• [Golf great Andre] = AGASSI. I obviously knew the puzzle was going to have some kind of LIES in it, but this was the first answer that made me realize some of the answers were just going to be Wrong. Now, I don't claim to know All the golfers, but I'm pretty sure I could rattle off a list of the golf Greats. And not one of them is named Andre. Agassi is, of course, a tennis champ.
  • [Standard office-closing time] = NINE AM, which actually makes a pretty good office-Opening time, don't you think?
  • [It's more than 90 degrees] = ACUTE ANGLE. In the sense that more than = less than (or ACUTE = obtuse).
  • [Tennis champ Ernie] = ELS. Ernie Els! The Big Easy! (Does anyone really call him that? I think they do.) He's the golf great masquerading as Andre Agassi up at 8 Down.
  • [Currency of China] = YEN. Yeah, hi, China? Japan called and wants their currency back. Sorry, I'm too tired to come up with a new joke.
So here's the thing. That's nine lies. Is the number TEN a lie too? Or am I just not smart enough to see the other wrong answer I entered? Let me know in the comments.
Updated to say that [Summer hrs. in N.Y.C.] are EDT and not EST. So that makes ten lies. Thanks, John! Updated again to admit that I didn't find the first nine lies on my own -- I only had six. Thanks for the other three, Wade!


The theme answers in Dan Naddor's L.A. Times puzzle all contain a homophone for the word MAIN.
  • [Droll ESPN personality] = KENNY MAYNE
  • [City on the Penobscot] = BANGOR, MAINE
  • [Chinese noodle dish] = BEEF LO MEIN
  • [Lahr costume feature] = LION'S MANE
  • [Underground conduit] = WATER MAIN
I got that first one right out of the gate with no crosses. I heart Kenny Mayne! BANGOR was harder for me to puzzle out because for [Screwup] I initially had "gaff" (which I'm pretty sure isn't spelled right) instead of GOOF. [Oft-monopolized den item] made me laugh. My husband travels a lot and, while I hate to have him gone so much, I must say I do like being in charge of the REMOTE. I had to work for [Part of Roy G. Biv], a "traditional mnemonic for the sequence of hues in the visible spectrum": Red, Orange, Yellow, Green, Blue, INDIGO, and Violet. Skye is one of the Inner Hebrides of Scotland, so a [Skye cap] is a TAM. Tricky.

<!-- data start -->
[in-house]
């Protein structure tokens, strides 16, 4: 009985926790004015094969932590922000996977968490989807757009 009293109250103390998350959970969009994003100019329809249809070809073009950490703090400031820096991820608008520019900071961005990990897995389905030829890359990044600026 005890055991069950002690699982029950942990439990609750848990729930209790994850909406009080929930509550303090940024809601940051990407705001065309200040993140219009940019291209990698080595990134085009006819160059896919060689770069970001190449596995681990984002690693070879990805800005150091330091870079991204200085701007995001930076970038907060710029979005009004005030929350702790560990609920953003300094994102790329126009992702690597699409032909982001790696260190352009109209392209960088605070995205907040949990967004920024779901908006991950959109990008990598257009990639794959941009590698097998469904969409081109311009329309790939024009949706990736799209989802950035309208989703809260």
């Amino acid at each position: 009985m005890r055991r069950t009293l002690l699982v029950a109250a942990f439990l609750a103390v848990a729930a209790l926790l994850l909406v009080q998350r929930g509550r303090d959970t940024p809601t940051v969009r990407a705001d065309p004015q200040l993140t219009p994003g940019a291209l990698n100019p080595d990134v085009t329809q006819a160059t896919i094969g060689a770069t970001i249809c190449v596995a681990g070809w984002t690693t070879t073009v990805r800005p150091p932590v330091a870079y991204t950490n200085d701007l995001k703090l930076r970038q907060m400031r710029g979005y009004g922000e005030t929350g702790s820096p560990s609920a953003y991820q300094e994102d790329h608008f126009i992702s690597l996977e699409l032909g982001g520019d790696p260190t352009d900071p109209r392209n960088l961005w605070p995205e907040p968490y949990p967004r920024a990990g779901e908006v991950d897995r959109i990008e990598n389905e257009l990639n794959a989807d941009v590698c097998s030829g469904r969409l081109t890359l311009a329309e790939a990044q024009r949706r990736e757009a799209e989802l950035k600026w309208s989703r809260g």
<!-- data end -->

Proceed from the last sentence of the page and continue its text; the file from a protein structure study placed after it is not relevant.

Theme answers in Randall J. Hartman's CrosSynergy puzzle, "Bull Ring," all start with the letters BU and end with LL.
  • [Battle site of the American Revolution] = BUNKERHILL
  • [William Cody's nickname] = BUFFALO BILL
  • [Play the stock market] = BUY AND SELL
  • [Taps or reveille] = BUGLE CALL
  • [Bebop era jazz pianist] = BUD POWELL
Just yesterday, my daughter and I picked up a few things at the local grocery store and found that they're giving away one of those reusable grocery bags to each customer. Awesome! Printed right on the bag are the three Rs: Reduce, Reuse, RECYCLE [Use again, in an eco-friendly way]. That got my daughter and me singing this cool Jack Johnson song on the way home. I misread [Pitched properly] as "pitched property" and couldn't figure out why "tepee" wouldn't work with the crosses. (The correct answer is ON KEY.) I don't get how [Pickup line?] is HELLO. Is that a Jerry Maguire reference? Seems like USA! USA! [Patriotic shout] is showing up a lot these days. It must be time for the Olympics. Do people in the 'hood really declare they're badness? I think of I'M BAD as a declaration on a Michael Jackson album more than a [Delcaration in the 'hood]. But maybe that's just me.